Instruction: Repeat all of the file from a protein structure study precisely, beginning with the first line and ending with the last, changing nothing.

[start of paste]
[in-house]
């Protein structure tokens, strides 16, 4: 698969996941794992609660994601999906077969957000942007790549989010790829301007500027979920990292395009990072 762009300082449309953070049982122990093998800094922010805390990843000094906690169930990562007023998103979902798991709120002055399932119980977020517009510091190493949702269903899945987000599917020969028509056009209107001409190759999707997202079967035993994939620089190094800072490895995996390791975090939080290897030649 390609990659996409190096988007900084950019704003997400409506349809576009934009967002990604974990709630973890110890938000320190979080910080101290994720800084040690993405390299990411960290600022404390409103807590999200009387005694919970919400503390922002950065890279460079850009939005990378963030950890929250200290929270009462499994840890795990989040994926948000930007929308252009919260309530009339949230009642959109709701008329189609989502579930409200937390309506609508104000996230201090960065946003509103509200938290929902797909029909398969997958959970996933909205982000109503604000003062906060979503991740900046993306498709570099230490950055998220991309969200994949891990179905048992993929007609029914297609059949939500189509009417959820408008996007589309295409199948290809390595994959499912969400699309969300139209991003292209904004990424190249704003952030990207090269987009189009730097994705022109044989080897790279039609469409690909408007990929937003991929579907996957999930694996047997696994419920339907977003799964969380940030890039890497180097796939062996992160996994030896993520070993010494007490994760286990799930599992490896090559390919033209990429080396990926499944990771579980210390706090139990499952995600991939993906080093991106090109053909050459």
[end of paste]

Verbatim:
[in-house]
């Protein structure tokens, strides 16, 4: 698969996941794992609660994601999906077969957000942007790549989010790829301007500027979920990292395009990072 762009300082449309953070049982122990093998800094922010805390990843000094906690169930990562007023998103979902798991709120002055399932119980977020517009510091190493949702269903899945987000599917020969028509056009209107001409190759999707997202079967035993994939620089190094800072490895995996390791975090939080290897030649 390609990659996409190096988007900084950019704003997400409506349809576009934009967002990604974990709630973890110890938000320190979080910080101290994720800084040690993405390299990411960290600022404390409103807590999200009387005694919970919400503390922002950065890279460079850009939005990378963030950890929250200290929270009462499994840890795990989040994926948000930007929308252009919260309530009339949230009642959109709701008329189609989502579930409200937390309506609508104000996230201090960065946003509103509200938290929902797909029909398969997958959970996933909205982000109503604000003062906060979503991740900046993306498709570099230490950055998220991309969200994949891990179905048992993929007609029914297609059949939500189509009417959820408008996007589309295409199948290809390595994959499912969400699309969300139209991003292209904004990424190249704003952030990207090269987009189009730097994705022109044989080897790279039609469409690909408007990929937003991929579907996957999930694996047997696994419920339907977003799964969380940030890039890497180097796939062996992160996994030896993520070993010494007490994760286990799930599992490896090559390919033209990429080396990926499944990771579980210390706090139990499952995600991939993906080093991106090109053909050459």